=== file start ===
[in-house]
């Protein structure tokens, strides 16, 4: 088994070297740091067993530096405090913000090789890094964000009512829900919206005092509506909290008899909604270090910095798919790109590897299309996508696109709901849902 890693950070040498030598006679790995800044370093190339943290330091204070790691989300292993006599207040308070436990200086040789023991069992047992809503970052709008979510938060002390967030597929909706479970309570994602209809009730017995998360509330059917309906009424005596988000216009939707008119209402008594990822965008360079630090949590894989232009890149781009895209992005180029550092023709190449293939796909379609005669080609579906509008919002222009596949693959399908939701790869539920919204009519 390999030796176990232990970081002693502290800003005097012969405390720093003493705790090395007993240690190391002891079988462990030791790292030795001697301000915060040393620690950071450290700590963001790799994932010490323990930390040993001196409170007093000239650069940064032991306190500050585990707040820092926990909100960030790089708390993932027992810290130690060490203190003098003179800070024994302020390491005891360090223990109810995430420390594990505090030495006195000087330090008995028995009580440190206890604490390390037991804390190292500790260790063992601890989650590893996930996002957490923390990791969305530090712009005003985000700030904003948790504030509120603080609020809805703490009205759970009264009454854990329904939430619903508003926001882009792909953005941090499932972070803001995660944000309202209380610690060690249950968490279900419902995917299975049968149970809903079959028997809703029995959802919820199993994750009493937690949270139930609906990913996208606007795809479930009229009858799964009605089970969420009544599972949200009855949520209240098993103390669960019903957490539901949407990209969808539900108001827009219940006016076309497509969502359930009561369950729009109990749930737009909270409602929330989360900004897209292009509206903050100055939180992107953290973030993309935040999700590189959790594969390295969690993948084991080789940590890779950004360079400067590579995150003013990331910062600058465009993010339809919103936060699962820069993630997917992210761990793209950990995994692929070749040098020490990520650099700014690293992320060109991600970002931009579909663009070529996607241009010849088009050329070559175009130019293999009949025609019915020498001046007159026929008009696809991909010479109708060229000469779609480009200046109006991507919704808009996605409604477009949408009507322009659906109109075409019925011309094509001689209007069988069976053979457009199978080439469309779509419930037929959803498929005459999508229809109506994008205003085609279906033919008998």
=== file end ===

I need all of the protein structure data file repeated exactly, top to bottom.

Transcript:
[in-house]
């Protein structure tokens, strides 16, 4: 088994070297740091067993530096405090913000090789890094964000009512829900919206005092509506909290008899909604270090910095798919790109590897299309996508696109709901849902 890693950070040498030598006679790995800044370093190339943290330091204070790691989300292993006599207040308070436990200086040789023991069992047992809503970052709008979510938060002390967030597929909706479970309570994602209809009730017995998360509330059917309906009424005596988000216009939707008119209402008594990822965008360079630090949590894989232009890149781009895209992005180029550092023709190449293939796909379609005669080609579906509008919002222009596949693959399908939701790869539920919204009519 390999030796176990232990970081002693502290800003005097012969405390720093003493705790090395007993240690190391002891079988462990030791790292030795001697301000915060040393620690950071450290700590963001790799994932010490323990930390040993001196409170007093000239650069940064032991306190500050585990707040820092926990909100960030790089708390993932027992810290130690060490203190003098003179800070024994302020390491005891360090223990109810995430420390594990505090030495006195000087330090008995028995009580440190206890604490390390037991804390190292500790260790063992601890989650590893996930996002957490923390990791969305530090712009005003985000700030904003948790504030509120603080609020809805703490009205759970009264009454854990329904939430619903508003926001882009792909953005941090499932972070803001995660944000309202209380610690060690249950968490279900419902995917299975049968149970809903079959028997809703029995959802919820199993994750009493937690949270139930609906990913996208606007795809479930009229009858799964009605089970969420009544599972949200009855949520209240098993103390669960019903957490539901949407990209969808539900108001827009219940006016076309497509969502359930009561369950729009109990749930737009909270409602929330989360900004897209292009509206903050100055939180992107953290973030993309935040999700590189959790594969390295969690993948084991080789940590890779950004360079400067590579995150003013990331910062600058465009993010339809919103936060699962820069993630997917992210761990793209950990995994692929070749040098020490990520650099700014690293992320060109991600970002931009579909663009070529996607241009010849088009050329070559175009130019293999009949025609019915020498001046007159026929008009696809991909010479109708060229000469779609480009200046109006991507919704808009996605409604477009949408009507322009659906109109075409019925011309094509001689209007069988069976053979457009199978080439469309779509419930037929959803498929005459999508229809109506994008205003085609279906033919008998």